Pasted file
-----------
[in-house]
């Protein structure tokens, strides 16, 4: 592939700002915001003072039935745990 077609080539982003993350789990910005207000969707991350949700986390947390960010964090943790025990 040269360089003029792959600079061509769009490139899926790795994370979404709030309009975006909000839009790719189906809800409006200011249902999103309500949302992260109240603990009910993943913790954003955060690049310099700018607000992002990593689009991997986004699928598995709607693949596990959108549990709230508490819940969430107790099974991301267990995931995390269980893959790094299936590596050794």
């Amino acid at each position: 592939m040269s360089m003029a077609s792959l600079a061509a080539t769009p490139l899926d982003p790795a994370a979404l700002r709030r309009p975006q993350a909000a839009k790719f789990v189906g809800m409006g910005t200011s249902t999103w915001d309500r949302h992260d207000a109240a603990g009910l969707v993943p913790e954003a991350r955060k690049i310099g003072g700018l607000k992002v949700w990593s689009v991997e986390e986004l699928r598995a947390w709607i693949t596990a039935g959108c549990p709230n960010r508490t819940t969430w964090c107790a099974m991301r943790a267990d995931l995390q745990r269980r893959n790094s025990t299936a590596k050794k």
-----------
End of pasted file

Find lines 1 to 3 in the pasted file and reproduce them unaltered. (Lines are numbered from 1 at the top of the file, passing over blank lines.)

[in-house]
């Protein structure tokens, strides 16, 4: 592939700002915001003072039935745990 077609080539982003993350789990910005207000969707991350949700986390947390960010964090943790025990 040269360089003029792959600079061509769009490139899926790795994370979404709030309009975006909000839009790719189906809800409006200011249902999103309500949302992260109240603990009910993943913790954003955060690049310099700018607000992002990593689009991997986004699928598995709607693949596990959108549990709230508490819940969430107790099974991301267990995931995390269980893959790094299936590596050794």
């Amino acid at each position: 592939m040269s360089m003029a077609s792959l600079a061509a080539t769009p490139l899926d982003p790795a994370a979404l700002r709030r309009p975006q993350a909000a839009k790719f789990v189906g809800m409006g910005t200011s249902t999103w915001d309500r949302h992260d207000a109240a603990g009910l969707v993943p913790e954003a991350r955060k690049i310099g003072g700018l607000k992002v949700w990593s689009v991997e986390e986004l699928r598995a947390w709607i693949t596990a039935g959108c549990p709230n960010r508490t819940t969430w964090c107790a099974m991301r943790a267990d995931l995390q745990r269980r893959n790094s025990t299936a590596k050794k």